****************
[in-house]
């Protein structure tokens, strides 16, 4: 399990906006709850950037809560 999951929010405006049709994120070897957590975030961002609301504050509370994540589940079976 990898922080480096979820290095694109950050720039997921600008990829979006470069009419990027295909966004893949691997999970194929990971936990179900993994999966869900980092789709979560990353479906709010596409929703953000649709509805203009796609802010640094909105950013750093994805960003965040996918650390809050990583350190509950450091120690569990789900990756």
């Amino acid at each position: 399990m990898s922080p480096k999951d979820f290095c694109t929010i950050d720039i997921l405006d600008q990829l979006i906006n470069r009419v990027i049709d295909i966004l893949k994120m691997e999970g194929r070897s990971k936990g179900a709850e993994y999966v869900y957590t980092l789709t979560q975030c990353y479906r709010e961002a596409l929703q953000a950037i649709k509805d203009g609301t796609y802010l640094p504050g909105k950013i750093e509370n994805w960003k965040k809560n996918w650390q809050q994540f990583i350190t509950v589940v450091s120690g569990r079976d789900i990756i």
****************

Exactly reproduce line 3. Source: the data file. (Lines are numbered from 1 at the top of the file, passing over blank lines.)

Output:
């Amino acid at each position: 399990m990898s922080p480096k999951d979820f290095c694109t929010i950050d720039i997921l405006d600008q990829l979006i906006n470069r009419v990027i049709d295909i966004l893949k994120m691997e999970g194929r070897s990971k936990g179900a709850e993994y999966v869900y957590t980092l789709t979560q975030c990353y479906r709010e961002a596409l929703q953000a950037i649709k509805d203009g609301t796609y802010l640094p504050g909105k950013i750093e509370n994805w960003k965040k809560n996918w650390q809050q994540f990583i350190t509950v589940v450091s120690g569990r079976d789900i990756i």